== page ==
Fortunately, the power came right back in the third and the Sox were able to extend their lead thanks to a familiar producer. Andrew Benintendi came up with the bases empty and just one out, and he got a changeup down in the zone. It really doesn’t matter what or where you throw anything to Benintendi these days as he’s crushing whatever is thrown his way. This was no different as he smoked a ball out to straightaway centerfield for a solo shot to give Boston a 3-1 lead.
After the Orioles picked up another run in the bottom of the third, the Red Sox had their best sustained rally of the game in the fourth. That one started with the bottom of the lineup, as Brock Holt and Christian Vazquez led off the inning with back-to-back singles. Eduardo Núñez followed that up with a one-out single of his own, and that loaded the bases for Benintendi. He didn’t have the big swing this time, instead watching four balls go by for a bases-loaded walk to extend the lead back to two. That ended the night for Hess, but the inning kept going. J.D. Martinez came up next, and as he was at the plate Miguel Castro was called for a balk to lead to another run. It looked like it would be a huge rally with the score already standing at 5-2, particularly after a Martinez walk re-loaded the bases, but Mitch Moreland grounded into an inning-ending double play.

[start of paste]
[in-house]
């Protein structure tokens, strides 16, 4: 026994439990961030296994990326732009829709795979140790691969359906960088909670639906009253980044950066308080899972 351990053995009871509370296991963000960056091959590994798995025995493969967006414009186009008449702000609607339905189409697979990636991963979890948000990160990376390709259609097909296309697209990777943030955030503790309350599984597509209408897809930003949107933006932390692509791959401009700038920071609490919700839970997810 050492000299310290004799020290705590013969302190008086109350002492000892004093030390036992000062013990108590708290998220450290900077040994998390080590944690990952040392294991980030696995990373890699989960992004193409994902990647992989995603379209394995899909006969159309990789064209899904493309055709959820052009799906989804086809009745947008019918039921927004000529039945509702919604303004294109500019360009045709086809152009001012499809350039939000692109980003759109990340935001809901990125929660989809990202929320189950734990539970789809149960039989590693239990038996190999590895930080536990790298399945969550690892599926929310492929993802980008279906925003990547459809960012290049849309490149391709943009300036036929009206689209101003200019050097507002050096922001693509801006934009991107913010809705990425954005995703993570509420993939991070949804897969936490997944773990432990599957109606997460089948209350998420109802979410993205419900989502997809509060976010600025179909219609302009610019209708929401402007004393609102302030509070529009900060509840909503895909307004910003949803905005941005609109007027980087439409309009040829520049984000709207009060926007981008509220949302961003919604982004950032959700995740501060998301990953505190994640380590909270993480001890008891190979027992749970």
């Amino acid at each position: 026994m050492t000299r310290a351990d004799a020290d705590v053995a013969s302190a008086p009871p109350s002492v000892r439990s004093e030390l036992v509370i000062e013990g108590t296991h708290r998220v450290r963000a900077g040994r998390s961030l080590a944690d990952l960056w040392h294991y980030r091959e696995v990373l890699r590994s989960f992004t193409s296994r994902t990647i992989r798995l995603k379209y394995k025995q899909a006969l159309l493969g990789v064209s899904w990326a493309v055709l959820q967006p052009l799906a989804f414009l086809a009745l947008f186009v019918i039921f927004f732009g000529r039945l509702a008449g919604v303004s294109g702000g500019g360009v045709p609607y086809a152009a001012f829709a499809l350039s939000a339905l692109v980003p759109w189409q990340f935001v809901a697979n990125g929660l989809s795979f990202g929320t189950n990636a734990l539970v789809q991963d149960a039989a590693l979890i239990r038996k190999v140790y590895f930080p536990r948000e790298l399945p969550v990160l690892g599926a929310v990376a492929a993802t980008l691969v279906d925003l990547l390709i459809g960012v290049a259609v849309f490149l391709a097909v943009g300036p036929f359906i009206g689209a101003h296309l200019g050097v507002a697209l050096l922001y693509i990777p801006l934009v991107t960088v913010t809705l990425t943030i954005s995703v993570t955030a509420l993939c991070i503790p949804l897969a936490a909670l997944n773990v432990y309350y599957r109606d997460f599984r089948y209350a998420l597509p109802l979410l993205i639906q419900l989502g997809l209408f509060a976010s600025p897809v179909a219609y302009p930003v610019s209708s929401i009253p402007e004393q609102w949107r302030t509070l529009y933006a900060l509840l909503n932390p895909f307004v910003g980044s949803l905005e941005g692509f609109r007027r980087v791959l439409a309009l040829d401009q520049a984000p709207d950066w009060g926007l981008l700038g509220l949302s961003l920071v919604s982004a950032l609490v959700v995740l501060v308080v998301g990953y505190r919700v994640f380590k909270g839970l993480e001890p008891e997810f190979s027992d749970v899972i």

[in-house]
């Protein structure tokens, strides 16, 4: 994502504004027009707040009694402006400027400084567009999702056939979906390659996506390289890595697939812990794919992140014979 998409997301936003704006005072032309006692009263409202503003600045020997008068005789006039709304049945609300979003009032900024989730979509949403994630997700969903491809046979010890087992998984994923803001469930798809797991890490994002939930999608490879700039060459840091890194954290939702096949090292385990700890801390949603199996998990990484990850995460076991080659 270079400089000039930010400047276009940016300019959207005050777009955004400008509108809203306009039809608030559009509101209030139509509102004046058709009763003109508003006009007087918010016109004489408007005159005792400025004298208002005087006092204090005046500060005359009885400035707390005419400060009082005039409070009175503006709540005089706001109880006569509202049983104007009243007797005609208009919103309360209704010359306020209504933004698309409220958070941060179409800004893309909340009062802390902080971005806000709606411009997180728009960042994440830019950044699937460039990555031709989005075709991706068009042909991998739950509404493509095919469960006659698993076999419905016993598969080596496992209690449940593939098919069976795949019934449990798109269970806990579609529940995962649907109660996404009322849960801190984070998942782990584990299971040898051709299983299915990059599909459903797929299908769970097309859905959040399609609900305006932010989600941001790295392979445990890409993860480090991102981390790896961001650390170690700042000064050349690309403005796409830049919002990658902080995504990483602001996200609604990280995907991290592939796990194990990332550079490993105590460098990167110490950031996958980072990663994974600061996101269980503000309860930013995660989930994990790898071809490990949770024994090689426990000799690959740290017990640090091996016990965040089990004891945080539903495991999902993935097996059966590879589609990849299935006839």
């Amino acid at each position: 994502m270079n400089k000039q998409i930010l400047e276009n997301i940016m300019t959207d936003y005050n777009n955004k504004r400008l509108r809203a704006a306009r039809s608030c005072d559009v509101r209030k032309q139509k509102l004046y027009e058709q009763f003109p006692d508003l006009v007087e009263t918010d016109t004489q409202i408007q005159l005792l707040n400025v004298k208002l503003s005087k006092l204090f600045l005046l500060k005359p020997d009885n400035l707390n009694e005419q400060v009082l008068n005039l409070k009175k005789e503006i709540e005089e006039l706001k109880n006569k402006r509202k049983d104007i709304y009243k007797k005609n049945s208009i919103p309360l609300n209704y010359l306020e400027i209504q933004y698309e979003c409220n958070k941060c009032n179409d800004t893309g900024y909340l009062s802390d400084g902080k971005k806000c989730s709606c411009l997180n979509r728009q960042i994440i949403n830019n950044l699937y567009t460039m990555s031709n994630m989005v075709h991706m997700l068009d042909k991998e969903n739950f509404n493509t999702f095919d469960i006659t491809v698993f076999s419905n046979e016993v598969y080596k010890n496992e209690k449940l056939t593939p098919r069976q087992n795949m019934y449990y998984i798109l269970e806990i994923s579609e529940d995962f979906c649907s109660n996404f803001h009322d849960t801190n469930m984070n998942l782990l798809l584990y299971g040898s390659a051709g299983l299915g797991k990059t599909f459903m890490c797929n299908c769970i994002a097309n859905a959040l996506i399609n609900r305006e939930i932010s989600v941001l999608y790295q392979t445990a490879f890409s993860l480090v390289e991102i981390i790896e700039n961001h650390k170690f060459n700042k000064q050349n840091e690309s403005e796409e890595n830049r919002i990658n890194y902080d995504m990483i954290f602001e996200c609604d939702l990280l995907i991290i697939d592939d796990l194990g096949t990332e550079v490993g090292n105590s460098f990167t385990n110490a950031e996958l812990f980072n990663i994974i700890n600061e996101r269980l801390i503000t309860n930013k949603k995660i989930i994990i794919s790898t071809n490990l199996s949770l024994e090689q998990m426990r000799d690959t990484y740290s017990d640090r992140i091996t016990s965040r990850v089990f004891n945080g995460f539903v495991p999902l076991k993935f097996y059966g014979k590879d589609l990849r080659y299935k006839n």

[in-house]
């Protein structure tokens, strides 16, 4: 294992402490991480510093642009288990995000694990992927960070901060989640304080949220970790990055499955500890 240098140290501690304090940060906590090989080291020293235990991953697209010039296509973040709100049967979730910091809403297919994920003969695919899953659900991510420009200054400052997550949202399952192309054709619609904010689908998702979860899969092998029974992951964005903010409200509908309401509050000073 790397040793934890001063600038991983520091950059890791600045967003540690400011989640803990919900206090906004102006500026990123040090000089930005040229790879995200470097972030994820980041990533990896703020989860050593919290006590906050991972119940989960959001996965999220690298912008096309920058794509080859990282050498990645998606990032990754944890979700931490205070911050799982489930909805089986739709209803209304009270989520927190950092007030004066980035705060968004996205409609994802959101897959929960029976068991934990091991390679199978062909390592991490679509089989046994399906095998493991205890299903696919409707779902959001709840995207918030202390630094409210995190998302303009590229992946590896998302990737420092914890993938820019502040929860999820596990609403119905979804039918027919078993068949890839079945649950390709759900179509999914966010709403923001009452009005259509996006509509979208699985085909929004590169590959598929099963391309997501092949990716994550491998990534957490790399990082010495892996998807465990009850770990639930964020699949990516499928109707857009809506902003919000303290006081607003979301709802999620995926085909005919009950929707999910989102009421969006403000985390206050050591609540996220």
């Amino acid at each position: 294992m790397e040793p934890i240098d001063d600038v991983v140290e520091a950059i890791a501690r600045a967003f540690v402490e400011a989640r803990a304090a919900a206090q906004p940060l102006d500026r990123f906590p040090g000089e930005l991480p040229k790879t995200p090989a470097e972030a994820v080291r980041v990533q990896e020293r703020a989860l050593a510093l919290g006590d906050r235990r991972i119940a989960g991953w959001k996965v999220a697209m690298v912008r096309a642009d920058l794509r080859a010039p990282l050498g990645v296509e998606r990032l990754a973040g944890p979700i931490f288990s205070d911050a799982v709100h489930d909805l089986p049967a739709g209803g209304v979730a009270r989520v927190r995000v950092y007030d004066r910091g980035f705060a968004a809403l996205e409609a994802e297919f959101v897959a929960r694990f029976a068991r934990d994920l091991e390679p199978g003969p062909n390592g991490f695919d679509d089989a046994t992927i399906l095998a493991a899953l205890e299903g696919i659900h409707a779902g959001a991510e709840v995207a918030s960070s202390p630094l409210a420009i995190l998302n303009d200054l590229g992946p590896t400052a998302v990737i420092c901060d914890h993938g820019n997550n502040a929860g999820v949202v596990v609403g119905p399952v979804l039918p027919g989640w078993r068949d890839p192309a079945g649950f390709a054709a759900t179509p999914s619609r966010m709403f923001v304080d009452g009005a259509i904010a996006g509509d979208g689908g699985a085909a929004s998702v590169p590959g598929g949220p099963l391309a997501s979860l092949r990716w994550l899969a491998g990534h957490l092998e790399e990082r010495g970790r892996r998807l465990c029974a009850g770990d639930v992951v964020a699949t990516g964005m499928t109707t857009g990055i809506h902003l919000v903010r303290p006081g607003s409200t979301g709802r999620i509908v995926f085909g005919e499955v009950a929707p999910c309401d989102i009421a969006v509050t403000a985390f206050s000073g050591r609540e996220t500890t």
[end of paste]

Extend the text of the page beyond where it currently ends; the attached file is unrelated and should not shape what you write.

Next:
They got another rally going in the fifth, too, and Bogaerts started this one as well. The shortstop kicked off the inning with a single, then advanced to second on a wild pitch. With first base open and one out, the Orioles opted to intentionally walk Holt, and Vazquez didn’t take kindly to that. The catcher poked a line drive down the left field line to score one and put runners on the corners with one out, giving Jackie Bradley Jr. a chance to break the game open. Instead, he grounded into a double play and the score stood at 6-2.